This picture represents the SidevieW theme for the weekend. It put me in mind of a passage – (ha ha!) – from my Baa Baa Black Belt fantasy, but after reading the extract I found it didn’t quite fit. A bit of cropping of the image fixed that, though.
‘Look at that middle one,’ Baa whispered. ‘It’s beautiful, but in that position I doubt if it even sees the sun at midday in midsummer! Shady Tower would be a good name for it.’
Baa wanted to go forward alone, but Mary stuck to his side like glue. They crept to the open doorway, and peeped cautiously round the edges. All they could see was a wide passageway with another open door at the end of it, and single doors to either side. Carefully, they moved into the passage, and peered into the side doorways. These both led into long, narrow and empty rooms. They stole to the doorway at the end of the passage, put their heads round, one on either side, and then shot back out into the night as if they had suddenly grown wings on their feet.
They stopped again only when they had gone right round to the side where the roses were. Then they crouched in a shrubbery, and Mary asked fearfully, ‘Wot-were those orfle chilly things?’
In spite of the way his heart was thudding, Baa couldn’t help giving a silent chuckle. ‘Those are the most awful part of a Dreffle. “Orfles” is a good name for them, and I don’t know any other,’ he said. ‘If you un-glue a Dreffle with lightning, that’s one of the things you’re left with. I counted ten of them there, sitting along the walls five on each side.’
Mary shuddered. ‘Yes, I think there were ten, but I wasn’t counting. They made me go cold with those skull heads and orfle eyes! And those funny thin bodies! Actually, they make one go cold anyway!’ She suddenly remembered what the carp had said. ‘Even the fish didn’t like the bodies, and how they could approve of those heads and eyes I don’t know.’
‘There was a stairway up the tower at the back of that room,’ Baa said, ‘starting along the side just past where some of the Orfles were sitting, and then running upwards along the back wall of the room. But how do we get past those creatures?’
Neither had any ideas, so they reluctantly decided to take another look at the main entrance. It turned out to be as deserted as it looked, and they were able to steal into the inner courtyard without any disturbance. Then Baa heard a faint snorting and stamping sound, and quickly motioned to Mary. They went silently to the far side. There, leading off the courtyard, was a line of stables with open doors, and the shapes of sleeping horses dimly visible inside. Two end stables had closed doors, with large bars of wood resting in slots across them. Without a word, Baa took one end of the first, and Mary the other end. Baa’s bar unbarred, and Mary’s merrily left its slot. They carefully laid the wood down, and silently opened the door…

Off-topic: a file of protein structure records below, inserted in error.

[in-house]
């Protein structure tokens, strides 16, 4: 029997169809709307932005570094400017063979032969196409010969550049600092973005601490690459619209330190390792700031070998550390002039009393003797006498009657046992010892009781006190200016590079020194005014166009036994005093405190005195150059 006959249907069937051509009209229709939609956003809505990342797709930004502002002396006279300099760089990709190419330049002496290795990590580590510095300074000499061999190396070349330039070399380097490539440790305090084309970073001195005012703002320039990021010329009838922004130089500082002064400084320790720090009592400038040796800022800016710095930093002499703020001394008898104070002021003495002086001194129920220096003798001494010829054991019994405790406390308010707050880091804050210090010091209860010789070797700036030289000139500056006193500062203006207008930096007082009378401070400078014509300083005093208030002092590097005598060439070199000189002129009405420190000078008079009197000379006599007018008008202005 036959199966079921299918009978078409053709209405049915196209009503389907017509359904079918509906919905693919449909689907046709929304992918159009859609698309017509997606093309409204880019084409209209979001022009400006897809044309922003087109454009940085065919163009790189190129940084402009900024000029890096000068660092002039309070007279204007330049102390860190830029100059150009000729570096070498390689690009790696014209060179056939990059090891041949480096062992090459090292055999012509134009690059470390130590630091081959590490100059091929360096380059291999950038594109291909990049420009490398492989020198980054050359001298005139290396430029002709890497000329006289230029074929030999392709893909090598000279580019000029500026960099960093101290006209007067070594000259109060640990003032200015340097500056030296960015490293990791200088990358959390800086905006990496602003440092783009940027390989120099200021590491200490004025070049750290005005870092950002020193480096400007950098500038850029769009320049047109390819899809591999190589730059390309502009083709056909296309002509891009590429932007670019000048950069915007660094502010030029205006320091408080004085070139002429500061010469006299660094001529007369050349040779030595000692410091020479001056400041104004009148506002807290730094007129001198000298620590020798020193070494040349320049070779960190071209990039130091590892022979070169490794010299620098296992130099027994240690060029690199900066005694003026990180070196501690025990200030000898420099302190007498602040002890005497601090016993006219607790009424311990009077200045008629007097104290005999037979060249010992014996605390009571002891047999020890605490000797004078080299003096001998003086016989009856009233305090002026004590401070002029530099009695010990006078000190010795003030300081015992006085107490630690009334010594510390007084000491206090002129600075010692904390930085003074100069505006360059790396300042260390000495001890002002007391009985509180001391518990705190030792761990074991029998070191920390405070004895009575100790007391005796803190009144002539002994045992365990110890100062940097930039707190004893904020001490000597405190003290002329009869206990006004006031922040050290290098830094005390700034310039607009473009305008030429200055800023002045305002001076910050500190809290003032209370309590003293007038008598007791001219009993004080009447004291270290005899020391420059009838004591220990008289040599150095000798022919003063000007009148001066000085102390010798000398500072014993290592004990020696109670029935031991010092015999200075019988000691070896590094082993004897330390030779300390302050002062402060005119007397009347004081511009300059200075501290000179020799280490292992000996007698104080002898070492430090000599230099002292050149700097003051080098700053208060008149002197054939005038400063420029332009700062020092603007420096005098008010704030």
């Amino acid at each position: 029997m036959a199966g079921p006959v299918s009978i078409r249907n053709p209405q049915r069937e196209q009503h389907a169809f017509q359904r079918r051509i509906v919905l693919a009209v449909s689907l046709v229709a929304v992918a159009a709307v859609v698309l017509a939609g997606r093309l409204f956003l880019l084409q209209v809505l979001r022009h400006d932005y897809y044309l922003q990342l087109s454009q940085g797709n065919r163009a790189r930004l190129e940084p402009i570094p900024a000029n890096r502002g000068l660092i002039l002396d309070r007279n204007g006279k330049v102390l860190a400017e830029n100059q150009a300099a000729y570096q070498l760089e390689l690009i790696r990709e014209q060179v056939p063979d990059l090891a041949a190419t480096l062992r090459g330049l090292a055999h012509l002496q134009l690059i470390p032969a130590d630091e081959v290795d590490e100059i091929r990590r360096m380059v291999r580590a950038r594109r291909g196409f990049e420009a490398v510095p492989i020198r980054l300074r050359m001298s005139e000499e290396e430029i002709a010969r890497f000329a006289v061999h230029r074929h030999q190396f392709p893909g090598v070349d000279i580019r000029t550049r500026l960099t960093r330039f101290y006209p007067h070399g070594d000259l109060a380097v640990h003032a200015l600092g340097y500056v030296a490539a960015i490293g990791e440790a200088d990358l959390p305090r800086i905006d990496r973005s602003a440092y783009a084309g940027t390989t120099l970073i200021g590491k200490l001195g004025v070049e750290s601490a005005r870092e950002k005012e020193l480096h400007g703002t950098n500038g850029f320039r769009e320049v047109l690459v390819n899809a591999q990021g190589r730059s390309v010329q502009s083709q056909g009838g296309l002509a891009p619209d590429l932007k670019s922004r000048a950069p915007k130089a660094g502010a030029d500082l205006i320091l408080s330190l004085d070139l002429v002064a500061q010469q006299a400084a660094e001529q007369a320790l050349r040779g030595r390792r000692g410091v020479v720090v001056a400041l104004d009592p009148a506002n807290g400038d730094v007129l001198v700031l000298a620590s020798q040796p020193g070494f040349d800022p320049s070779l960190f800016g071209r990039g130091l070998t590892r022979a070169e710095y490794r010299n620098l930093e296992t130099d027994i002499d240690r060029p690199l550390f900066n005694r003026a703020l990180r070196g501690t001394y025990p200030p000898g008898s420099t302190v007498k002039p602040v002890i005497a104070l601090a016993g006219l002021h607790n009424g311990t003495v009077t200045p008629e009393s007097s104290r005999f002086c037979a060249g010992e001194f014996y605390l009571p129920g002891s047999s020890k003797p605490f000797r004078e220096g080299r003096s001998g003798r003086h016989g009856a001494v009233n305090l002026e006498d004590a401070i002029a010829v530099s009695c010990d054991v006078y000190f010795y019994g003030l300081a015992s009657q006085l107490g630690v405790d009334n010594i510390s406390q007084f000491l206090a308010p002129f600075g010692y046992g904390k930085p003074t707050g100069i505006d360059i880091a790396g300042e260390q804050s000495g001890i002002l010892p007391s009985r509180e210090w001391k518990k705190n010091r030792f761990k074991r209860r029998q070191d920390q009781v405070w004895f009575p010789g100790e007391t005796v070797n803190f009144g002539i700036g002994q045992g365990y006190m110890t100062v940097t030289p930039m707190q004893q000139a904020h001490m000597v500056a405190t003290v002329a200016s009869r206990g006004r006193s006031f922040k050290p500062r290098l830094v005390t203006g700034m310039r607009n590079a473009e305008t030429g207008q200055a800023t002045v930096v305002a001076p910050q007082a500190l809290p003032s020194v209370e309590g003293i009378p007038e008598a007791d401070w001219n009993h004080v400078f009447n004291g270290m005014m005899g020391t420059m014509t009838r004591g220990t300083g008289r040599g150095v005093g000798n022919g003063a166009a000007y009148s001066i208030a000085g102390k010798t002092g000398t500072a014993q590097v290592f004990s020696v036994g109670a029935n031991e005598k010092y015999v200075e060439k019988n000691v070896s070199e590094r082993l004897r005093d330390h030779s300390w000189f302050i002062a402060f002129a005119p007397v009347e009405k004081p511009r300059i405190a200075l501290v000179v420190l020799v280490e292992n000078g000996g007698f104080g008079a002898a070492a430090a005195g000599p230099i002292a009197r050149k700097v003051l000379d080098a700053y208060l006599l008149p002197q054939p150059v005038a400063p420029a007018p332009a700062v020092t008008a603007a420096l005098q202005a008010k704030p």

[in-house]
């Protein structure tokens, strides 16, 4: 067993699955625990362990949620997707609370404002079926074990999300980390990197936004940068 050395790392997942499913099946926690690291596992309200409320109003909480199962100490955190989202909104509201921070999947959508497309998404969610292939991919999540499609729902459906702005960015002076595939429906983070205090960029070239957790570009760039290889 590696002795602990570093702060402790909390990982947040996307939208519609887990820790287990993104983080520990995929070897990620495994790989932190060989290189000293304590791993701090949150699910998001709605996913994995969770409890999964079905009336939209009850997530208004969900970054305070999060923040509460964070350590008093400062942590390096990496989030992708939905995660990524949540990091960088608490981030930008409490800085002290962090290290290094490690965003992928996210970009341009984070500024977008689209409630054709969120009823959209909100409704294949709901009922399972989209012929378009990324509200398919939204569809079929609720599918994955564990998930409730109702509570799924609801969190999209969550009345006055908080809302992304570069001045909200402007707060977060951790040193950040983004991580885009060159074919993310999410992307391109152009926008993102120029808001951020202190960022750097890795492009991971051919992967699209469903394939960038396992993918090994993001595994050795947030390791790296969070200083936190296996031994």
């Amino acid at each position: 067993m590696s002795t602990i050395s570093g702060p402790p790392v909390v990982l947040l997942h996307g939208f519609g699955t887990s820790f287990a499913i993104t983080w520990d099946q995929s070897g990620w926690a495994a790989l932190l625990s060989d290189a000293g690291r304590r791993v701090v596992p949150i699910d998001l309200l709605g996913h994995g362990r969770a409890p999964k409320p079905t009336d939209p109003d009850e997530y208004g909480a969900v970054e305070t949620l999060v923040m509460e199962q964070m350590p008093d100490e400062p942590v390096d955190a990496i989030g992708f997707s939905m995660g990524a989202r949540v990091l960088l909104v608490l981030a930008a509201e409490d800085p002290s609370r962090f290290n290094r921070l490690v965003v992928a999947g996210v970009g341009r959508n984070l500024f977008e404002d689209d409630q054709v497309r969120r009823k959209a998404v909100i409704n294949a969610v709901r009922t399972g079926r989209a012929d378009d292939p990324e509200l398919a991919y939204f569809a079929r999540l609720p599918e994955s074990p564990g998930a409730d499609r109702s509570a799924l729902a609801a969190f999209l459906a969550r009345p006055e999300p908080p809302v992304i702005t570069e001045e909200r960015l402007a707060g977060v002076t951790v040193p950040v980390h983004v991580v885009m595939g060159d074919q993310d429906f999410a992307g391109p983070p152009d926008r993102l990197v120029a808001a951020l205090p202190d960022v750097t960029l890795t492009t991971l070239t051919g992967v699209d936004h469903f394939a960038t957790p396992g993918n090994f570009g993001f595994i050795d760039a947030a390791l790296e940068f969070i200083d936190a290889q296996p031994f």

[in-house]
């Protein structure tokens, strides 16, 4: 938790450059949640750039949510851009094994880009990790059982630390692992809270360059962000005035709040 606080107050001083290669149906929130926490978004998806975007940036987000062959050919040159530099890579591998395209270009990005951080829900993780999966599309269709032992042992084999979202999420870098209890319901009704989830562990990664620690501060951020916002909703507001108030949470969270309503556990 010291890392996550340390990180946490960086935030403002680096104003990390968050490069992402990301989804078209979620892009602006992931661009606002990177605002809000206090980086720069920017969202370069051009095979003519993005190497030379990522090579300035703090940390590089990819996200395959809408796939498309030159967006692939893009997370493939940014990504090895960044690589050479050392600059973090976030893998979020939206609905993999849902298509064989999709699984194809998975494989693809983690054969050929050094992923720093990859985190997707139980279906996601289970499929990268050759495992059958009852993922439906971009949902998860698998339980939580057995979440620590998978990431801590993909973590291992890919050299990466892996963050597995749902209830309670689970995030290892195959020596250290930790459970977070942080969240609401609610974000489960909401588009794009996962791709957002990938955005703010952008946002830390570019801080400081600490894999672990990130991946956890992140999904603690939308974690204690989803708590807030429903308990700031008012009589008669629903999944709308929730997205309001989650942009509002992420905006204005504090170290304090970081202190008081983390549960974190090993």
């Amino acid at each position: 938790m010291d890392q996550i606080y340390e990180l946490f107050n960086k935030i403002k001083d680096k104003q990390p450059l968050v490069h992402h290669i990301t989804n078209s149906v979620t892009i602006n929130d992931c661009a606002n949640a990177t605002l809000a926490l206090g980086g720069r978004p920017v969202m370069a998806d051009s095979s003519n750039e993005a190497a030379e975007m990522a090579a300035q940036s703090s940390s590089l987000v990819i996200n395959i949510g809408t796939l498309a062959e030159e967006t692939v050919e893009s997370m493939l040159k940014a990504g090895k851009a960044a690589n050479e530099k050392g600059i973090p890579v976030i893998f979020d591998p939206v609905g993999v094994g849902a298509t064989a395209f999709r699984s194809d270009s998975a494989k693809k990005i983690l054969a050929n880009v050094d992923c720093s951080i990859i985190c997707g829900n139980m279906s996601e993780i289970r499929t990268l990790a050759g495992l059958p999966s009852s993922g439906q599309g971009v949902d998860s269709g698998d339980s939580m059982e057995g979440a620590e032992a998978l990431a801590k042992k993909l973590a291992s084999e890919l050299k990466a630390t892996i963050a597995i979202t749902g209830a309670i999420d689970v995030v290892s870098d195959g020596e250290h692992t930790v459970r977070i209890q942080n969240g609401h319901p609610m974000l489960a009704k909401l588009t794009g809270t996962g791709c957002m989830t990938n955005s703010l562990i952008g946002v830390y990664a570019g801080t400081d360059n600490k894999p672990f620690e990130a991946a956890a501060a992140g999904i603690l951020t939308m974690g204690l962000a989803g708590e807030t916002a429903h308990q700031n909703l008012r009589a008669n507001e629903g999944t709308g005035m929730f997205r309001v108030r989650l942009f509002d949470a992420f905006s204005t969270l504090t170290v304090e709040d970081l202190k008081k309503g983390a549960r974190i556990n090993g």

‘It’s Baa and Mary!’ Baa whispered urgently, just in time to stop a pair of wicked Knight-Mare hooves from taking their heads off.
‘Don’t clip, and don’t clop!’ said Baa to the astonished Daydream, as he and Mary started lifting the second bar to release Lightning. ‘Walk in slow motion.’
Soon the delighted Lightning and dazed Daydream were moving at a snail’s pace towards the main doorway. Baa made the horse and pony walk as if wading through treacle, one foot at a time, and they made hardly any sound. It was nerve-wracking, though, and a terrible strain on the muscles of the animals, but after what seemed like an age they finally reached the lawn at the side of the lake, trembling with fatigue. Then both Baa and Mary rode bareback (in more ways than one) while the horses cantered gently past follies and temples to reach the shelter of the woods.
Lightning told Baa that they had been surrounded and taken completely by surprise not far from the river, on their way back from sending the f-mail to Prang. When they had refused to answer Bang’s furious questions, they had been locked up almost immediately, and had been planning the best time to kick the stable doors to bits when Baa and Mary had arrived.
The girl and (now) boy related their own adventures, and then Baa returned to the problem of how to get into the tower. Lightning sighed and said, ‘Well, if you and Mary are still determined to try something with all these odds against you, I suppose there is a way Daydream and I could help.’
‘How?’ asked Daydream, Baa and Mary, all perfectly at the same time.
‘By creating a diversion,’ Lightning chose to answer Daydream. ‘If we can lure those Orfles away in pursuit of us, while Baa and Mary are hiding in the side rooms, it’ll leave the coast clear for them to dash up the steps.’
‘But what if you get caught again, or if they … do something … to you?’ Mary asked fearfully.
‘That’s a chance we’ll have to take,’ said Daydream grimly. ‘And I may say, I prefer that to the one you’re taking.’
So it came about, not long afterwards, that there was a commotion of horses’ hooves in the half-moon courtyard. Almost instantly the Orfles emerged to investigate, letting out horrible discordant sounds very like those of the Dreffles. ‘Yah, spookfaces!’ Daydream greeted them politely, before joining Lightning in headlong flight.
Baa and Mary, hidden in the rooms to either side, to give some chance of escape to one should the other be discovered, counted as the creatures passed. Then the two appeared facing one another across the passage, each holding up ten fingers. As one, they sprinted through the inner doorway. It was like stepping into an ice-room. They gritted chattering teeth and ran to the stairway in the large chamber. Baa caught a glimpse of a returning Orfle from midway up the flight of steps, and if anything could have made him go faster, that was it.
© Colonialist March 2013 (WordPress)